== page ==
- The Office of the National Coordinator for Health Information Technology has released the second draft of the Trusted Exchange Framework and Common Agreement (TEFCA), which would create a technical, nationwide framework for health data sharing across different networks and facilities.
- ONC on Friday offered three new TEFCA documents for public comment that, taken together, form the foundation of a single Common Agreement for health IT providers and users to adopt by introducing a common set of data exchange principles, outlining mandatory terms and conditions and detailing the components of data exchange among qualified health information networks.
- HHS also extended the deadline for comments on its twin interoperability rules by an additional 30 days from the original May 3 limit, bowing to pressure from industry groups complaining they didn't have enough time to analyze the many ramifications the rules could have and draft appropriate comments. Comments are now due June 3.
Most healthcare players agree that interoperability, or the free and unfettered exchange of health information across disparate systems, is important, but continues to grade poorly when it comes to actual execution. A December ONC analysis found one-third of hospitals use four or more different methods to receive information from outside sources. Another fourth have no electronic pathway at all, leading a health IT advisory committee to decry the current state of interoperability as "fragmented and uneven."
The Trump administration's healthcare bodies have been taking strides this year toward facilitating interoperability, with CMS and ONC each proposing a rule in February to prod the industry into line.
The CMS rule would require Medicaid, the Children's Health Insurance Program, Medicare Advantage plans and plans in the federal exchanges to provide their some 125 million patients with electronic access to their personal health information by 2020 at no cost.
Along with urging the industry to adopt standardized application programming interfaces, allowing different computer systems to send and receive requests more smoothly, the ONC rule would enact the information blocking provisions of 2016's bipartisan 21st Century Cures Act. This would define the practice of information blocking and allow regulators to identify any malevolent players and penalize them.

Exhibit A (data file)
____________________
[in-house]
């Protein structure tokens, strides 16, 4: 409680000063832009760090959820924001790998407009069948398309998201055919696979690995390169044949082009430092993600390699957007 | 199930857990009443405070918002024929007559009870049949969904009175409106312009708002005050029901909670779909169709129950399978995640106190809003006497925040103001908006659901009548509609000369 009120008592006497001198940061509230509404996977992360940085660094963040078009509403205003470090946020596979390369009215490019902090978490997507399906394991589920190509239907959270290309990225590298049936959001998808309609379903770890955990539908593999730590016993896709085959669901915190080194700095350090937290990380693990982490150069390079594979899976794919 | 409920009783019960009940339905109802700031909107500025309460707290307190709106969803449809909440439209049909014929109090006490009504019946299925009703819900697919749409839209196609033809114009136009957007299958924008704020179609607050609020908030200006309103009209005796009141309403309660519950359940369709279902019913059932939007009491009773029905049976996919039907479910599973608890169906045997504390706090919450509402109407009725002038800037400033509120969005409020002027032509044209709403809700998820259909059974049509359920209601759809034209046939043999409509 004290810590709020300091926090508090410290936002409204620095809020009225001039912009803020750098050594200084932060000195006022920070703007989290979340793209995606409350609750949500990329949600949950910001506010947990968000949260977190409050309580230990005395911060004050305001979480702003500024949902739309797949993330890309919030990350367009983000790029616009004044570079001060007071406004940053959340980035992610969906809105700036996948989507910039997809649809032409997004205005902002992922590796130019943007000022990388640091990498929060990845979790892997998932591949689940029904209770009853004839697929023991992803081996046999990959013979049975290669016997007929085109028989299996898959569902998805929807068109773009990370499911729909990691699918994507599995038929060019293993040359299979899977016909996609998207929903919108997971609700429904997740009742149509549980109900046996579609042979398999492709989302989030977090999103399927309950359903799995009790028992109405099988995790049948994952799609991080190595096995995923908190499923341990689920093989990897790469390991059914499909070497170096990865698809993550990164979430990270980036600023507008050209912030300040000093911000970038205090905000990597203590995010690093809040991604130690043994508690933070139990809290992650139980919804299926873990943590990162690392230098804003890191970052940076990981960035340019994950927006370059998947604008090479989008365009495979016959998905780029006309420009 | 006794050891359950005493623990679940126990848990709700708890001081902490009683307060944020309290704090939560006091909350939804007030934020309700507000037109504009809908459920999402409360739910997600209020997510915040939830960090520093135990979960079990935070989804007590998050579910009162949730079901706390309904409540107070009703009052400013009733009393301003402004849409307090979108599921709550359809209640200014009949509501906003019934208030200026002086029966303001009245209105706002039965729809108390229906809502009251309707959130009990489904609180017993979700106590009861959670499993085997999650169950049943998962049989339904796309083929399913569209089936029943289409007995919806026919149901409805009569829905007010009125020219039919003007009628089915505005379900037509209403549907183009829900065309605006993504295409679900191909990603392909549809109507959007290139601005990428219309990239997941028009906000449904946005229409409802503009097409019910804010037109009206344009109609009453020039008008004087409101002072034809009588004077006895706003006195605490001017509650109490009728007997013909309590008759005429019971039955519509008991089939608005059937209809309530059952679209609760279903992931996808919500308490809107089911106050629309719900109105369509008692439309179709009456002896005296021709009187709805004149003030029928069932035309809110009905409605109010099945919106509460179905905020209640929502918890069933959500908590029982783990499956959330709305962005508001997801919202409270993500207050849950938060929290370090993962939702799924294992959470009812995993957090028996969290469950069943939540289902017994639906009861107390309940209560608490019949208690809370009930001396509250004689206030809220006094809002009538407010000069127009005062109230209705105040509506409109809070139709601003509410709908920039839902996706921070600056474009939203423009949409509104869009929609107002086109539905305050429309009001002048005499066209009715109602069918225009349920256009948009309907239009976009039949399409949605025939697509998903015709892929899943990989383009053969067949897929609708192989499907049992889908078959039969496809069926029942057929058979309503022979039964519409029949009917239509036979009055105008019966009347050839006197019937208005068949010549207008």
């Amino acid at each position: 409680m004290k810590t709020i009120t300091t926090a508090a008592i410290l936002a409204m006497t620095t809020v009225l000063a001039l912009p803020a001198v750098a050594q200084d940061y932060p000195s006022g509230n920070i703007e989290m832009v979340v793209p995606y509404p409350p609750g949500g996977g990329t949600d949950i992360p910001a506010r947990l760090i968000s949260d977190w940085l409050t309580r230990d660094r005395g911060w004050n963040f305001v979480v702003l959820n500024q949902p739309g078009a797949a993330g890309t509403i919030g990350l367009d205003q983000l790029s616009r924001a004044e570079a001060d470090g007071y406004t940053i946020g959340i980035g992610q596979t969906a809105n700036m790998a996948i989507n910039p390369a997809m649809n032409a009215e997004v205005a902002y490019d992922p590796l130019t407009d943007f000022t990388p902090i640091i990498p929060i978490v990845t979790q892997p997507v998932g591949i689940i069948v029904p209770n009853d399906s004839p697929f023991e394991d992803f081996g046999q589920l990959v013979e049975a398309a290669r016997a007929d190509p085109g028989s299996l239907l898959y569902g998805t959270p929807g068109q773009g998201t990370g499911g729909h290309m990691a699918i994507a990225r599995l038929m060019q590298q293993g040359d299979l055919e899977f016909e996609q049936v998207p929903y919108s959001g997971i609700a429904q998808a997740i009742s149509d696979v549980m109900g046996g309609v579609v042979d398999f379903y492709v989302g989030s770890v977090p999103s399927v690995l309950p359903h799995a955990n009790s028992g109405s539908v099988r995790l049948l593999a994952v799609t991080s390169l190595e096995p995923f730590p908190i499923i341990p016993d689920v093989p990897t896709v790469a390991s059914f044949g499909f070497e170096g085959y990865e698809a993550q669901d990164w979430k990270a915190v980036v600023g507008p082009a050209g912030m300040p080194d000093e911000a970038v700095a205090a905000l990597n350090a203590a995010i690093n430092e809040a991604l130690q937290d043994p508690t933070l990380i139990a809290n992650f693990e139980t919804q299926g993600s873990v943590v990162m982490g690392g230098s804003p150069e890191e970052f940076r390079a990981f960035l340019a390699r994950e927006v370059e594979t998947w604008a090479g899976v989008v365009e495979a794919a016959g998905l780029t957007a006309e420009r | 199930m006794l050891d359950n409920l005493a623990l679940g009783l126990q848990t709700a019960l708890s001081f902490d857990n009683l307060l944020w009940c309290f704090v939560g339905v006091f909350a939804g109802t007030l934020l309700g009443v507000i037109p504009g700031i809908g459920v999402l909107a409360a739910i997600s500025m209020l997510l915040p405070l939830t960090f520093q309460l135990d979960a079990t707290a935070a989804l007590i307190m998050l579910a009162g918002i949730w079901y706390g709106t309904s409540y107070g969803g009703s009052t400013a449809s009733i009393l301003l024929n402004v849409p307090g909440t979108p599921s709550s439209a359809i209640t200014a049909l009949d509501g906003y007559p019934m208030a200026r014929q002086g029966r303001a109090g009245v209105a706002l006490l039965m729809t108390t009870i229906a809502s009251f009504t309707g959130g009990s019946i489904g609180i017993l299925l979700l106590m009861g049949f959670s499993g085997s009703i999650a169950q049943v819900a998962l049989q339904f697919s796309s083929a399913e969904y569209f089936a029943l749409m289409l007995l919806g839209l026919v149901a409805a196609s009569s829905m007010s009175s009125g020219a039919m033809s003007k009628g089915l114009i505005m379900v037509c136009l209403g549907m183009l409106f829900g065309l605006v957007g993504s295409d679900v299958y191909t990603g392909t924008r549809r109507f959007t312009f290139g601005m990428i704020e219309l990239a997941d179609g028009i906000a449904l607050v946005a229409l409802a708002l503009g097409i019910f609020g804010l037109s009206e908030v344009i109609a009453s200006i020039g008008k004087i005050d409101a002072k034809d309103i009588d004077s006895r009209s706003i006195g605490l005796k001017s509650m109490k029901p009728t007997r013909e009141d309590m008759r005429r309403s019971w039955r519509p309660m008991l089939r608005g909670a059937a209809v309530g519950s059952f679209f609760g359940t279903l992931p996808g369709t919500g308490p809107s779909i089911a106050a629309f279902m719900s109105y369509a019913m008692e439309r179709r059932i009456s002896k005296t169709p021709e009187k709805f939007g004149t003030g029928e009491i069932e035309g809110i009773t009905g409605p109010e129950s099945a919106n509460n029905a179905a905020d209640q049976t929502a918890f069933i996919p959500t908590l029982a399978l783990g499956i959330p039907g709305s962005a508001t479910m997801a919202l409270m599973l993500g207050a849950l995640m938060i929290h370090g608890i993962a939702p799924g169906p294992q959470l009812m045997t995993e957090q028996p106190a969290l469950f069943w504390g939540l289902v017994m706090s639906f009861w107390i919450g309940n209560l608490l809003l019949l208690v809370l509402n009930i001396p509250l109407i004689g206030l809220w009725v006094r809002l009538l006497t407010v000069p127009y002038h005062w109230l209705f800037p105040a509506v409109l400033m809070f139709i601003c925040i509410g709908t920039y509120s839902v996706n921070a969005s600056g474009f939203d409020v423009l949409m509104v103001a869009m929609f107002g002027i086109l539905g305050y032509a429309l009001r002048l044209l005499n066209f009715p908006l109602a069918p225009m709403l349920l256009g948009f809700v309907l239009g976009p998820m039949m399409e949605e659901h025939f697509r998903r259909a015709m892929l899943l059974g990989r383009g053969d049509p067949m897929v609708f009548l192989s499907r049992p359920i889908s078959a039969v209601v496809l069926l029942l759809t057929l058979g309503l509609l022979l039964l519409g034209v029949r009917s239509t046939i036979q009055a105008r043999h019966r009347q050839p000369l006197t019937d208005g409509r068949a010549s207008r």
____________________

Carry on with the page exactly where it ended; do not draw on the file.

Myriad stakeholders, including health IT groups and provider trade associations, asked HHS for the comment period pushback. In March, 21 IT vendors and trade groups, including the American Medical Association and executive information officer organization CHIME, sent the government a letter requesting a minimum extension of 30 days to allow for more "thoughtful analysis" of the rules and their impact.
Industry leaders reiterated that drive at a Senate HELP panel in March, with LifePoint Health's chief medical informatics officer Christopher Rehm urging policymakers to "strike a balance between their desire to make personal digital health information available and the burdens that these requirements place on health systems under proposed timelines."
TEFCA, a body of documents ONC deemed an "on-ramp" to nationwide connectivity, was first released in January 2018. ONC reviewed more than 200 comments on TEFCA in shaping its second iteration, released last week to bolster the new interoperability rules.
The first proposal mandated patients must be able to easily access their health information electronically, that payers and providers managing population health can receive information allowing them to see trends, outcomes and costs and track progress and that the health IT community should have open and accessible APIs.
The updated TEFCA, which is open for comments until June 17, nixes the population health data sharing stipulation, extends timelines for participating entities to make the required changes, introduces the first draft of a technical framework for qualified health information networks and updates the purposes for which information can be exchanged in an attempt to improve information flow.
For example, TEFCA should strengthen reporting from providers in public health settings, according to Chesley Richards, CDC's deputy director for public health scientific services, and "create the ability for timely and true bi-directional information sharing that is essential for responding to public health threats."
HHS is also funding a nonprofit organization, the Recognized Coordinating Entity, to develop, update, implement and maintain the new Common Agreement under ONC's guidance.